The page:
As the authorities investigate the terrorist attacks in Paris, Europe’s fragmented regime for dealing with personal data is in the spotlight.
Police forces miss the digital trails left by suspects’ phones, payments and the like; they lack access to other databases, such as airline passenger records, or asylum-seekers’ fingerprints.
Not all countries want more snooping, though: Edward Snowden’s revelations about American spying stoked fury and suspicion in Germany, which considers privacy a fundamental human right. European interior ministers have agreed to some changes; others will require lawmakers’ approval—notably in the European Parliament.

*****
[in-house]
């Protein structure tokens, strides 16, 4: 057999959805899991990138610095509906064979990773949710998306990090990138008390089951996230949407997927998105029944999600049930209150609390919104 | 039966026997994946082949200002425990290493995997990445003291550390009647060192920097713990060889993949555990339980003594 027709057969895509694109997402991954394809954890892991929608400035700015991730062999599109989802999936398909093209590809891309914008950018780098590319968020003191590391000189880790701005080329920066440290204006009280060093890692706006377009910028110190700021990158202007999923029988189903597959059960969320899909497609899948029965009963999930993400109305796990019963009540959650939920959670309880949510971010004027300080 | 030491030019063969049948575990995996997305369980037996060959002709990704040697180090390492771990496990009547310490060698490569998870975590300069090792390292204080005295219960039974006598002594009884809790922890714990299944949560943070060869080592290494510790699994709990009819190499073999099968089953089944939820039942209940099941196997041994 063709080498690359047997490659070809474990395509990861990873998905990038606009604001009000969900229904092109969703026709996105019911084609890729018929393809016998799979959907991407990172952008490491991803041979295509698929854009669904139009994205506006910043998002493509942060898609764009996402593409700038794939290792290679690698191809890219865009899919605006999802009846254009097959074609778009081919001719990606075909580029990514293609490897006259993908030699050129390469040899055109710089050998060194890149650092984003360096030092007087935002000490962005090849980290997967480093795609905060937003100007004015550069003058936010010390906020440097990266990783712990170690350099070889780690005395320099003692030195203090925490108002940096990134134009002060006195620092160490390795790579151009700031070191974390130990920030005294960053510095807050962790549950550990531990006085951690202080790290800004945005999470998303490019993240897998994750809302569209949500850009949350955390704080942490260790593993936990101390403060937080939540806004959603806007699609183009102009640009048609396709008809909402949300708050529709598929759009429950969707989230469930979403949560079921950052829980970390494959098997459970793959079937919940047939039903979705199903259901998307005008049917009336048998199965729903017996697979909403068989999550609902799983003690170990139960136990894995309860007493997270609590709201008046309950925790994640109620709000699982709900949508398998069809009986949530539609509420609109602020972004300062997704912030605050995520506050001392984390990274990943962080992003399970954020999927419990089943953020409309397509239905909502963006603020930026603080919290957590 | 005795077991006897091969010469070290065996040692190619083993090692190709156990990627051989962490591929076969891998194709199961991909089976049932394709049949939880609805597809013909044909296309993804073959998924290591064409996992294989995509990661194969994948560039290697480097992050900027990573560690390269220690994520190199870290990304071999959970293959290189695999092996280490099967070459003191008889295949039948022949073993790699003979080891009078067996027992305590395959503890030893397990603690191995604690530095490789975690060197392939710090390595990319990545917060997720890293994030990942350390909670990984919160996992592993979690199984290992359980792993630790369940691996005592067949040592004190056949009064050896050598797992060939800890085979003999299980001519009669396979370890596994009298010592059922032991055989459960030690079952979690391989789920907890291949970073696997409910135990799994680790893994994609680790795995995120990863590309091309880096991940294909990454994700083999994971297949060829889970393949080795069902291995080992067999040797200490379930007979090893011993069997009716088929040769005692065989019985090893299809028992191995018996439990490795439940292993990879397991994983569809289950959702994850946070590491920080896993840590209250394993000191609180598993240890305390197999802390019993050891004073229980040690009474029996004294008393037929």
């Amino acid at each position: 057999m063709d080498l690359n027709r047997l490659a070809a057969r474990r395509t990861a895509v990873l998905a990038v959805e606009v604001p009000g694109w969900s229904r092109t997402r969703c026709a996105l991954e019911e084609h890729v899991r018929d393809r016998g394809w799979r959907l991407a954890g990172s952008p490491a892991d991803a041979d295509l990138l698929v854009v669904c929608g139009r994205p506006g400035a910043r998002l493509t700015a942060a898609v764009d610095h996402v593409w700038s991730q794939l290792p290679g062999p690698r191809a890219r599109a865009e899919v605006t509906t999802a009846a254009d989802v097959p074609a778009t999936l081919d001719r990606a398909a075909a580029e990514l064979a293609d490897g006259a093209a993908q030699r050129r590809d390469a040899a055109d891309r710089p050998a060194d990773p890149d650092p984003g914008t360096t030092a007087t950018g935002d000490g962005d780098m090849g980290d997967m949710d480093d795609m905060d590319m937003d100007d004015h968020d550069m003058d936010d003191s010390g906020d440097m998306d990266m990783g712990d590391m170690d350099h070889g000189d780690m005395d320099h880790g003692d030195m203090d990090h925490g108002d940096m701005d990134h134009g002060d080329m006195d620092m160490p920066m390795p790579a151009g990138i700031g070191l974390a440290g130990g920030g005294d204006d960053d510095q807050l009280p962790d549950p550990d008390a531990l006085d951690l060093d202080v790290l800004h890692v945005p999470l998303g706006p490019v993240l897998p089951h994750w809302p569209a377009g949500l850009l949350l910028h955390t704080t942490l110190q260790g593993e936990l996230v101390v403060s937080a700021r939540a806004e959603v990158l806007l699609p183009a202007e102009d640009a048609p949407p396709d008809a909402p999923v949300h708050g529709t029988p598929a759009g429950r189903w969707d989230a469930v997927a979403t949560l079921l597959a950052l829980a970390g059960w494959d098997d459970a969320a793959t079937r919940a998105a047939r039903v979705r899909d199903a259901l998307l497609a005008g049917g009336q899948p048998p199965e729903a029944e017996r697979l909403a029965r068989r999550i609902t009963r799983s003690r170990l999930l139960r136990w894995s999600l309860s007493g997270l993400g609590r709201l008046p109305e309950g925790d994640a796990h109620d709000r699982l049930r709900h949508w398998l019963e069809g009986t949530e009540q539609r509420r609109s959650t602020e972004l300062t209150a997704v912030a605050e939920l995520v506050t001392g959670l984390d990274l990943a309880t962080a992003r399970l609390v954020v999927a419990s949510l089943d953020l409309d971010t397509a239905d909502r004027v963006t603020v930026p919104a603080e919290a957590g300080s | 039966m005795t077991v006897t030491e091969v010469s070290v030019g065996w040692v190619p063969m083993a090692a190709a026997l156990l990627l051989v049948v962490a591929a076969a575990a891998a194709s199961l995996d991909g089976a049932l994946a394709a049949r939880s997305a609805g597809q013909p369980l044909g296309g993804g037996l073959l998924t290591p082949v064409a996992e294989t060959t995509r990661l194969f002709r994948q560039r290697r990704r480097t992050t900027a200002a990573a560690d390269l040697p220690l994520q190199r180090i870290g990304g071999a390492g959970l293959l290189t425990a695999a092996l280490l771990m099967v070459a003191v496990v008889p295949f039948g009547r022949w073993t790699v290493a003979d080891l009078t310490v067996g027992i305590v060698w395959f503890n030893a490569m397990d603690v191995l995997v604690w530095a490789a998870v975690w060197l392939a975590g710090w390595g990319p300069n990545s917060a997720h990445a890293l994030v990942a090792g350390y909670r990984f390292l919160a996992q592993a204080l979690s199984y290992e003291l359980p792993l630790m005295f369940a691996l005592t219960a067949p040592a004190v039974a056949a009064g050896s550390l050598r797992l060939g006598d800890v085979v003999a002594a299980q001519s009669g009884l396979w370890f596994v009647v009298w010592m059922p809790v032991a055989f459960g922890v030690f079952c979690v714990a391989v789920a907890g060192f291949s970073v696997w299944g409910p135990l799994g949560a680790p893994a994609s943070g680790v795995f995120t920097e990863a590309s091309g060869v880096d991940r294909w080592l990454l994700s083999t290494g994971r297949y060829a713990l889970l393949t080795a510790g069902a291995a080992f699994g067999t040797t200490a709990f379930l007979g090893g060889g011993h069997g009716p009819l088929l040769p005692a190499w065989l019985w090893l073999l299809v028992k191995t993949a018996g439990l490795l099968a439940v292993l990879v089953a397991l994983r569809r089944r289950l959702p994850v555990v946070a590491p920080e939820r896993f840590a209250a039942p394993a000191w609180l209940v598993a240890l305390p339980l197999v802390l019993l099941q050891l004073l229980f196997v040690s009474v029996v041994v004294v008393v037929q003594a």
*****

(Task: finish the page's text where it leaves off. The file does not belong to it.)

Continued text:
National governments are moving too: Belgium may require ID for anyone buying SIM cards. Some national-security hawks also want new laws weakening encryption. That’s pointless and misguided: internet security requires more encryption, not less.
In any case, the terrorists seem to have communicated chiefly with simple text messages, such as “On est parti on commence” (“We’re off, we’re starting”).